• heyju profile image


      11 years ago


      It was a pleasure and I can't wait to read more of your hubs. I'm very fortunate to find such a place as this!

    • Paradise7 profile imageAUTHOR


      11 years ago from Upstate New York

      Hi Catherine! Thank you for the comment. I think they'll be a few more hubs later on about my family...I never know if it's interesting to anyone but US! Thank you for being interested.

      heyju! You know what--my mother was stronger than I thought, too, to go through everything she did with her mouth shut. I couldn't, either. That really hit me when you said that. It's so good to find so much accord here; I love our meeting of minds.

    • heyju profile image


      11 years ago

      Wow, I read this title and had to read it!! I can really relate to your story. It's funny when you look over time how women have changed. My mother and Grandmothers had those same values as your mother. I on the other hand did not and couldn't understand why they did. After all I was independent and strong, no way would I let a man rule me like that!! lol As years pass you do look at things differently and begin to understand. I understood the era they came from and the way things were suppose to be back then. Leave It to Beaver comes to mind!! lol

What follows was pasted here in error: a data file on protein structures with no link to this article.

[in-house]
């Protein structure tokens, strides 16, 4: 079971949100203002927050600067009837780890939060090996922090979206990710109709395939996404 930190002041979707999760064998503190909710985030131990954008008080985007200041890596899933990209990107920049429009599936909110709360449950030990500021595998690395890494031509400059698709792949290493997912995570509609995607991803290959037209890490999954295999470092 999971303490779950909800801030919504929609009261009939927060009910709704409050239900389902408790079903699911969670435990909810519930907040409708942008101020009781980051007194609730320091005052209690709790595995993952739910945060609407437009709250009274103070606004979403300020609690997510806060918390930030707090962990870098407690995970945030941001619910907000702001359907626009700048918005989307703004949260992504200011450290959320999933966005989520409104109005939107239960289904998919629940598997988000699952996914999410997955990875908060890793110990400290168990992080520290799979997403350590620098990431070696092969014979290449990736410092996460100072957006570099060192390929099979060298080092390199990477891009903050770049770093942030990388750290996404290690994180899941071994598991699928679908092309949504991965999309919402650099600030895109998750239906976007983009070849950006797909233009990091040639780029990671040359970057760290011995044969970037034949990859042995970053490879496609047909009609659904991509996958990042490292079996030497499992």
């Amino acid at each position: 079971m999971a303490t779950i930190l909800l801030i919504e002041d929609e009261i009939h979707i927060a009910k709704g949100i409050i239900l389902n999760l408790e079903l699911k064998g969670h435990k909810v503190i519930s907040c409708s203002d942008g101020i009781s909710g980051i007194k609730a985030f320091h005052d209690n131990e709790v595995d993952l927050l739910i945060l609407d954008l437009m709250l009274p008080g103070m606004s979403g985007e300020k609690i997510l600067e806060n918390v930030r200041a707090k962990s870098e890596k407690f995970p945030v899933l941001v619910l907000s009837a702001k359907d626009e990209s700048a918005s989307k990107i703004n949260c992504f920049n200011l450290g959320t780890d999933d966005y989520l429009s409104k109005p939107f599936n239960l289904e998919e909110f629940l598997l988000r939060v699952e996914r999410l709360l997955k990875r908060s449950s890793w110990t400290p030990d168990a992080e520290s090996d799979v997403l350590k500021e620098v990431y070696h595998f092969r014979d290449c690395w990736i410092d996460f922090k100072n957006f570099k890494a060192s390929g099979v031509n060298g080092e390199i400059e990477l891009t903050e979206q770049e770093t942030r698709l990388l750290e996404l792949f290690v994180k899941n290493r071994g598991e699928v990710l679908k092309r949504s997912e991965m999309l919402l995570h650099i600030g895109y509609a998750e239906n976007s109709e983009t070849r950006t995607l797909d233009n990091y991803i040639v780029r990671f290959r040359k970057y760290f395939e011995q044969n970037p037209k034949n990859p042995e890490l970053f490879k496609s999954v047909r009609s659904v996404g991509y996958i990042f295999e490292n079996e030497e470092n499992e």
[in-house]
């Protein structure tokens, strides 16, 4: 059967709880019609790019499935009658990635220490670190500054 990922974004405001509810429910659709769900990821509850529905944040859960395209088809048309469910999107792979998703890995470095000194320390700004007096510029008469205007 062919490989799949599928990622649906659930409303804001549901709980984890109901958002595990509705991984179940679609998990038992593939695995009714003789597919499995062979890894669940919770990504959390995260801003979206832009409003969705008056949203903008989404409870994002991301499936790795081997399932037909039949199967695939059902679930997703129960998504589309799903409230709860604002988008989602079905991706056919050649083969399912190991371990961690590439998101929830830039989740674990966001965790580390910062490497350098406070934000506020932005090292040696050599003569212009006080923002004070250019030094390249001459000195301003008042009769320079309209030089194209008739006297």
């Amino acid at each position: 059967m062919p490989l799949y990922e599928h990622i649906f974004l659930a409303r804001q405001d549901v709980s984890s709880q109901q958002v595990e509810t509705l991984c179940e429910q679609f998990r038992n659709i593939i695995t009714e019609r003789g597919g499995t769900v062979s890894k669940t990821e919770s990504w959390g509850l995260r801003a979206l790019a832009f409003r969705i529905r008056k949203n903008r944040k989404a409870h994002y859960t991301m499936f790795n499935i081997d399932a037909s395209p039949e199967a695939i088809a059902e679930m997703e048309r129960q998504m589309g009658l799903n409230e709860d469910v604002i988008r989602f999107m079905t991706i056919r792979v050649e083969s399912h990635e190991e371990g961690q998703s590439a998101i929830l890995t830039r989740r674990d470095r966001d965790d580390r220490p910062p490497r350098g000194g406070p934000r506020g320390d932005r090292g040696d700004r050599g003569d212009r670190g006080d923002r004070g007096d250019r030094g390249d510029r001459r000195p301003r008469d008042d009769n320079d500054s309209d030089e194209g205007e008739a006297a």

Our poor Mothers, I was afraid to confront my father as well and let my mother have it a few times on certain issues. She took it and still loved me. I like to think now that I cook large meals and spoil my husband and children in such ways I do this out of choice, not because I have to, but when I think about it maybe I too have become like my mother in someways and wonder sometimes if I got my defiant spirit from my mother, who is stronger than I thought, and went through what she went through with her mouth shut. I'm pretty sure I couldn't.

    • Catherine R profile image

      Catherine R 

      11 years ago from Melbourne, Australia